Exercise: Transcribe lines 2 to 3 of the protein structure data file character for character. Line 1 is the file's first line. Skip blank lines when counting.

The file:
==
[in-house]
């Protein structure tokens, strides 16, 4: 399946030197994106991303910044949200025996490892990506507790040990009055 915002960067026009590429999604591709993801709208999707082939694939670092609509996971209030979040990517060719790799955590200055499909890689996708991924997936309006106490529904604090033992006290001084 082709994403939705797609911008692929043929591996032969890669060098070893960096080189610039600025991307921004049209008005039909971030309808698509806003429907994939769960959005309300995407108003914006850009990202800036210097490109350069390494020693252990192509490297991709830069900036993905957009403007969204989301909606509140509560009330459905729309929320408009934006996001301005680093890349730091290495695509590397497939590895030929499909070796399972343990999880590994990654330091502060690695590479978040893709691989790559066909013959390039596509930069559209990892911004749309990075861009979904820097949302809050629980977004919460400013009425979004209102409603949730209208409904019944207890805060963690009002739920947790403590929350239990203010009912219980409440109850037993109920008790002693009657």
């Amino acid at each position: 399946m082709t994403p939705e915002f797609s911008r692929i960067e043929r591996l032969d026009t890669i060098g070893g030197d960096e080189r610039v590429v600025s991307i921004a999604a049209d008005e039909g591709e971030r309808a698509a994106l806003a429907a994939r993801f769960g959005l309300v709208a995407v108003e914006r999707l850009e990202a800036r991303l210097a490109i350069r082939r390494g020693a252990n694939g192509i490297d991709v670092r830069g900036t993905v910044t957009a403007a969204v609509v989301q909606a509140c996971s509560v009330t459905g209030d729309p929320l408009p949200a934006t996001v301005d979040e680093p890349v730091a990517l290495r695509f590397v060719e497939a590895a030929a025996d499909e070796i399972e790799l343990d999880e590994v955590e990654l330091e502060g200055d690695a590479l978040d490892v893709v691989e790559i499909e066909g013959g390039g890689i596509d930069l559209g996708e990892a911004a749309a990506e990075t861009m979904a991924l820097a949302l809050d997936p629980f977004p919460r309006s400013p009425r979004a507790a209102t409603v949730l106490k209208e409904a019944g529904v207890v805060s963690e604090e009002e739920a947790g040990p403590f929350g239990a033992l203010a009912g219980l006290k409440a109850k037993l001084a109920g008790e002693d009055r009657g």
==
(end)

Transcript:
């Protein structure tokens, strides 16, 4: 399946030197994106991303910044949200025996490892990506507790040990009055 915002960067026009590429999604591709993801709208999707082939694939670092609509996971209030979040990517060719790799955590200055499909890689996708991924997936309006106490529904604090033992006290001084 082709994403939705797609911008692929043929591996032969890669060098070893960096080189610039600025991307921004049209008005039909971030309808698509806003429907994939769960959005309300995407108003914006850009990202800036210097490109350069390494020693252990192509490297991709830069900036993905957009403007969204989301909606509140509560009330459905729309929320408009934006996001301005680093890349730091290495695509590397497939590895030929499909070796399972343990999880590994990654330091502060690695590479978040893709691989790559066909013959390039596509930069559209990892911004749309990075861009979904820097949302809050629980977004919460400013009425979004209102409603949730209208409904019944207890805060963690009002739920947790403590929350239990203010009912219980409440109850037993109920008790002693009657």
């Amino acid at each position: 399946m082709t994403p939705e915002f797609s911008r692929i960067e043929r591996l032969d026009t890669i060098g070893g030197d960096e080189r610039v590429v600025s991307i921004a999604a049209d008005e039909g591709e971030r309808a698509a994106l806003a429907a994939r993801f769960g959005l309300v709208a995407v108003e914006r999707l850009e990202a800036r991303l210097a490109i350069r082939r390494g020693a252990n694939g192509i490297d991709v670092r830069g900036t993905v910044t957009a403007a969204v609509v989301q909606a509140c996971s509560v009330t459905g209030d729309p929320l408009p949200a934006t996001v301005d979040e680093p890349v730091a990517l290495r695509f590397v060719e497939a590895a030929a025996d499909e070796i399972e790799l343990d999880e590994v955590e990654l330091e502060g200055d690695a590479l978040d490892v893709v691989e790559i499909e066909g013959g390039g890689i596509d930069l559209g996708e990892a911004a749309a990506e990075t861009m979904a991924l820097a949302l809050d997936p629980f977004p919460r309006s400013p009425r979004a507790a209102t409603v949730l106490k209208e409904a019944g529904v207890v805060s963690e604090e009002e739920a947790g040990p403590f929350g239990a033992l203010a009912g219980l006290k409440a109850k037993l001084a109920g008790e002693d009055r009657g």